J.D. Vance looked like just another Ohio also-ran in the crowded GOP Senate primary.
Then Donald Trump decided to get involved.
On Good Friday, April 15, the former president weighed in with an endorsement that enabled Vance to clinch the Republican Party’s nomination for the open seat on Tuesday, besting better-funded rivals and putting an exclamation point on the singular role Trump plays as kingmaker and center of gravity in today’s Republican Party.
Vance’s win was the first major test of Trump’s endorsement power in 2022, and it is yet another sign that his influence over the Republican Party is strong enough that he could secure its nomination for president again in two years.
“Anybody who dismisses Donald Trump as not a major factor in the party is crazy,” said Dave Carney, a veteran national GOP consultant.
Bill Kristol, an anti-Trump Republican, said on Twitter, “When Trump talks, Republicans listen.” He pointed out that Vance was in third place in polls, with about 10 percent support, before Trump endorsed him. Two months before, the super PAC backing him took the rare step of publicly saying he was losing.
It’s not just Vance’s win that matters, Republicans said. The bigger the margin, the likelier it is that Trump will crusade for his candidates in tougher May races in Pennsylvania and Georgia — or that he’ll endorse in Arizona’s Aug. 2 Senate primary, one Trump confidant said.
“The greater the margin of victory for J.D. Vance, the higher the likelihood that Donald Trump endorses Blake Masters in Arizona,” said a Republican associate of Trump’s who has spoken to the former president about his endorsement, requesting anonymity to describe private conversations. “Vance’s win proves the concept that he can take someone from third or fourth place and pull them into the lead in a crowded primary.”
Trump recently joined a fundraising call for Masters, a sign of his interest.
So far, Trump-endorsed candidates are 55-0 this cycle, advisers said. They note that his first endorsed candidate this cycle, Max Miller, won his congressional primary Tuesday in Ohio as Vance carried the Senate nomination.
Still, Trump’s team expects some losses out of the more than 120 candidates he has publicly backed. Last month, Trump took the extraordinary step of pulling his endorsement from Rep. Mo Brooks in Alabama over his lackluster campaigning.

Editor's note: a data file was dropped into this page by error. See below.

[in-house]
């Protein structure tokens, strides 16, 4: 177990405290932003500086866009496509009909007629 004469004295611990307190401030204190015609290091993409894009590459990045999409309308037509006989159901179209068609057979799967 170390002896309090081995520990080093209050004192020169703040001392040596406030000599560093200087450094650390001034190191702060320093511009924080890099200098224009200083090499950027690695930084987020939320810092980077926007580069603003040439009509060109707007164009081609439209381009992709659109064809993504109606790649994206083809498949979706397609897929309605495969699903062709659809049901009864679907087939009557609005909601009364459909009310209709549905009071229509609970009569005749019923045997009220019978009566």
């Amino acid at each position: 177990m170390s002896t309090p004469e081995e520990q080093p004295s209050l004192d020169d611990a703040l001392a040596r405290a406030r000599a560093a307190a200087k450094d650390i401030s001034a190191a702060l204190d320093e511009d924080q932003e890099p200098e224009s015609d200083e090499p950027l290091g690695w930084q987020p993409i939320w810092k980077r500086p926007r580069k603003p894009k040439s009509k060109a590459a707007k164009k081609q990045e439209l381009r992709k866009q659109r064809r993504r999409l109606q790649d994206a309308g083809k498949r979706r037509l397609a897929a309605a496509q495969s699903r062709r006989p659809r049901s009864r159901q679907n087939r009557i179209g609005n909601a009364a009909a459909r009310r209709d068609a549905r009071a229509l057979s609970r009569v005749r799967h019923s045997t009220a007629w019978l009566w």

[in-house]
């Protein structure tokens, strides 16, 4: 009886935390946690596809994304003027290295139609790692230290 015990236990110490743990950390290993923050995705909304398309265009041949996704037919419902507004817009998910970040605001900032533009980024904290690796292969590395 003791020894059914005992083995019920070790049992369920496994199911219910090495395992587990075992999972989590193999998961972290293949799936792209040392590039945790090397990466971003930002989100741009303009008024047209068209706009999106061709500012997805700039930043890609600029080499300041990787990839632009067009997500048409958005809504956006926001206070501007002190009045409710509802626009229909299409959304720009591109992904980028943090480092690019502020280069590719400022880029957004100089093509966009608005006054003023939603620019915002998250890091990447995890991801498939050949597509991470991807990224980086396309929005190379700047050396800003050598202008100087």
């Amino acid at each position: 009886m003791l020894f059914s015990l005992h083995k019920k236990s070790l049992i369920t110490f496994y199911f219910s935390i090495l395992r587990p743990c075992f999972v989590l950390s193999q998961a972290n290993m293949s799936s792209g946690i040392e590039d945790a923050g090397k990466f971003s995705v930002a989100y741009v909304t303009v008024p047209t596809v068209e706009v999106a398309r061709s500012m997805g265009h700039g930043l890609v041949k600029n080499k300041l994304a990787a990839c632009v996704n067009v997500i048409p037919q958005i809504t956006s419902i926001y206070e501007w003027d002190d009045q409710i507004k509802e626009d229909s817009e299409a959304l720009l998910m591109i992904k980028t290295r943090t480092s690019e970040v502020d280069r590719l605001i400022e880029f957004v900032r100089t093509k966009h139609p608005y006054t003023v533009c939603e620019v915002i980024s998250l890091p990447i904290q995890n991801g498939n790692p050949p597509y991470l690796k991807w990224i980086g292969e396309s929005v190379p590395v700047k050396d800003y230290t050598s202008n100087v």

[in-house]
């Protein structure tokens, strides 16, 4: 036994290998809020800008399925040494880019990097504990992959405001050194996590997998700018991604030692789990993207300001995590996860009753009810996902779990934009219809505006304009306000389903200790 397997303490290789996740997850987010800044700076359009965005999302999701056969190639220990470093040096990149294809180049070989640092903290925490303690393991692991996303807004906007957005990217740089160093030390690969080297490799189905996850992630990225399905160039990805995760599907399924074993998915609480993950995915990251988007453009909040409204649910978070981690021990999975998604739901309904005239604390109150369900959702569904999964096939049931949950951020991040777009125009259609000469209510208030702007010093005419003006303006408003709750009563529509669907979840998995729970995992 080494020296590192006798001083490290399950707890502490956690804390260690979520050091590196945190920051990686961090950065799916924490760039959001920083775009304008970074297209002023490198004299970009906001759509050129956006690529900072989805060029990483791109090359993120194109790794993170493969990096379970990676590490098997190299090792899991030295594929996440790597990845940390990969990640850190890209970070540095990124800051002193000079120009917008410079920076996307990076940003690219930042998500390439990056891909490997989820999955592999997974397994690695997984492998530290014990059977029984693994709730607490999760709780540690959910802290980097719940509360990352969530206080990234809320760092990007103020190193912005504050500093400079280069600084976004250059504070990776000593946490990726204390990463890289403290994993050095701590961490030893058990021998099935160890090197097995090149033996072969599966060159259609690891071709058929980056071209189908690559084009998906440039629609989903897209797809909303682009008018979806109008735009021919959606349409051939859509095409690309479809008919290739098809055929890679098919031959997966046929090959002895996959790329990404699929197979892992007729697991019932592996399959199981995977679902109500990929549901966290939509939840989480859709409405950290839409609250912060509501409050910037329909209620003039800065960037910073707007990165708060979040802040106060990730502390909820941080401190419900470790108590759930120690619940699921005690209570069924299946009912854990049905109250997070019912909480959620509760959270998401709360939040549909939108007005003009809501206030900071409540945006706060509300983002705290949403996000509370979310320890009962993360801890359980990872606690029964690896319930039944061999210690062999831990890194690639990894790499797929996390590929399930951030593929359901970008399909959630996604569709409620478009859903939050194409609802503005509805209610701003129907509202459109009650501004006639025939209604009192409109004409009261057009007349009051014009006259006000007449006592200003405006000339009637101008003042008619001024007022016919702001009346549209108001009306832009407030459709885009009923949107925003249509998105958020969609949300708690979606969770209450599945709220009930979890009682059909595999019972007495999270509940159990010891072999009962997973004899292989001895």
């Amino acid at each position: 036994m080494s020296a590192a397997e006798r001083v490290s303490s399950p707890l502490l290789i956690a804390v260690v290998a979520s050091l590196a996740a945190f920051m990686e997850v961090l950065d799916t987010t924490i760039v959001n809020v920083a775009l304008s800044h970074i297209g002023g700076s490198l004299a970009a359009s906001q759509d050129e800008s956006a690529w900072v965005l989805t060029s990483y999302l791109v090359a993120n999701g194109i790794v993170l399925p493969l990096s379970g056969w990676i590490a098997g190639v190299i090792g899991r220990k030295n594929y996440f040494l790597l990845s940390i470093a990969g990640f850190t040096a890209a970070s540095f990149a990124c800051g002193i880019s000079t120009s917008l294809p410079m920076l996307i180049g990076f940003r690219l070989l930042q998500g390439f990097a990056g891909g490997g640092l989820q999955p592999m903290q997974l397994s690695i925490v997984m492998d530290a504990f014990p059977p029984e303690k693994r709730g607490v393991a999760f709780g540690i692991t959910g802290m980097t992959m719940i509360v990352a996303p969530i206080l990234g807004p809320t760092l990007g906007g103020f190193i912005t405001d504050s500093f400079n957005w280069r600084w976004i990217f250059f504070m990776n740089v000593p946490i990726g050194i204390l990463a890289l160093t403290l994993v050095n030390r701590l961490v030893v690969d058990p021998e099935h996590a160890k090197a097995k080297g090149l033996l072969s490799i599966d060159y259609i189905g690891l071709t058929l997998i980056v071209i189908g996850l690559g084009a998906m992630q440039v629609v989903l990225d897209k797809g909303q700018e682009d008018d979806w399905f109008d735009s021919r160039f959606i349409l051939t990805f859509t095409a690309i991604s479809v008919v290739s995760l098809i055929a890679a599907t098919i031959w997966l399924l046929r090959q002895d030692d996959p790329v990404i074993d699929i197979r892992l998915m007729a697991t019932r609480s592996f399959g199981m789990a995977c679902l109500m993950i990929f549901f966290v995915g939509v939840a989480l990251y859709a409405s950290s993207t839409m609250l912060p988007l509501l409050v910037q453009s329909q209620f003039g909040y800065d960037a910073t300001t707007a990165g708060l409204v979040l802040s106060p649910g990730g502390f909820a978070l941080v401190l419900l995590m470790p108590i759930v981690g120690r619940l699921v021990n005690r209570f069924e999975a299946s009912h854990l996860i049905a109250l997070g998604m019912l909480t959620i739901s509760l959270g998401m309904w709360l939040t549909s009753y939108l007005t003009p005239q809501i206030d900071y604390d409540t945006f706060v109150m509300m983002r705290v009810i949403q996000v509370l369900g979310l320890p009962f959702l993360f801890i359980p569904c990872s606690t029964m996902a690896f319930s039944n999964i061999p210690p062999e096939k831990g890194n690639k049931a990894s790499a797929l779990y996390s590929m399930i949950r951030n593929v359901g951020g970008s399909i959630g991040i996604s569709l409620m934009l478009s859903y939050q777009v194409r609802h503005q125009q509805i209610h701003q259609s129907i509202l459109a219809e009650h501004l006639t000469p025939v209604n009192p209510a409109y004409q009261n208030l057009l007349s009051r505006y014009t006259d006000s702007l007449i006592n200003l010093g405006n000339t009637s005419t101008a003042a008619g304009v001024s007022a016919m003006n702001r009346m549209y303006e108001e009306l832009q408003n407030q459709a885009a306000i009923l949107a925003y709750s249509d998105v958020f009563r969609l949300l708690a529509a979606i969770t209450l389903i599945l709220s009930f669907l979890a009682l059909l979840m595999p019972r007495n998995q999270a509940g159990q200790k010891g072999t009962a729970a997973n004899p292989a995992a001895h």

In Georgia, Trump persuaded former Sen. David Perdue to run for governor, but Perdue is struggling to catch Gov. Brian Kemp, whom Trump loathes for refusing to help overturn his 2020 re-election loss to President Joe Biden.
In Pennsylvania, Trump endorsed Mehmet Oz over hedge fund mogul Dave McCormick, who has unleashed a torrent of ads on TV, radio and the internet savaging the former “Dr. Oz” TV star as a phony conservative.
“Oz is not a slam dunk. I still think McCormick wins,” said Rob Gleason, the former chair of the Pennsylvania GOP. “But even if Oz loses, Trump is going to take the credit for getting him so far ahead anyway.”
Kristin Davison, who consulted for Republican Senate candidate Josh Mandel in Ohio and McCormick in Pennsylvania, said the two races have important distinctions. In Ohio, Republican opponents attacked Vance almost exclusively for once having been an anti-Trump Republican, an attack that lost its sting with Trump’s endorsement. But in Pennsylvania, McCormick has run a more complete campaign.
“The Trump endorsement forgives being anti-Trump. It doesn’t forgive ideology,” Davison said.
Still, there are Republican critics who think Trump is apt to take too much credit.
“It’s not like J.D. Vance is getting 70 percent of the vote. And if he wins with only 30 or 40 percent, that means 60 to 70 percent of Republicans aren’t moved by the Trump endorsement,” said Carter Wrenn, a Republican pollster for John Bolton, who was Trump’s national security adviser before he became an outspoken critic of the former president.
But former Ohio Senate candidate Bernie Moreno saw the power of Trump’s support, or lack thereof, firsthand and bowed out of the race in February after a meeting with Trump.
He agreed to back whomever Trump eventually supported, and he said Tuesday’s result validates how influential Trump remains in GOP politics.
“Absolutely! He remains incredibly popular, rightfully so,” Moreno said.
Vance will face Democrat Rep. Tim Ryan in November.
On Tuesday, Vance basked in his Trump-backed win and channeled the former president in swiping at the media.
“I’ve got to say, a lot of the fake news media — and there are some good ones in the back there, and there’s some bad ones, too, let’s be honest — but they wanted to write a story that this campaign would be the death of Donald Trump’s America First agenda,” Vance said in his victory speech Tuesday night at a downtown Cincinnati convention hall. “Ladies and gentlemen, it ain’t the death of the America First agenda.”
Taylor Budowich, Trump’s communications director, credited Vance for his hard work but made sure to point out Trump’s share of the victory.
“The power of President Trump’s endorsement is undeniable, his dominance over the Republican powerbrokers in D.C. cannot be overstated,” Budowich said in an email.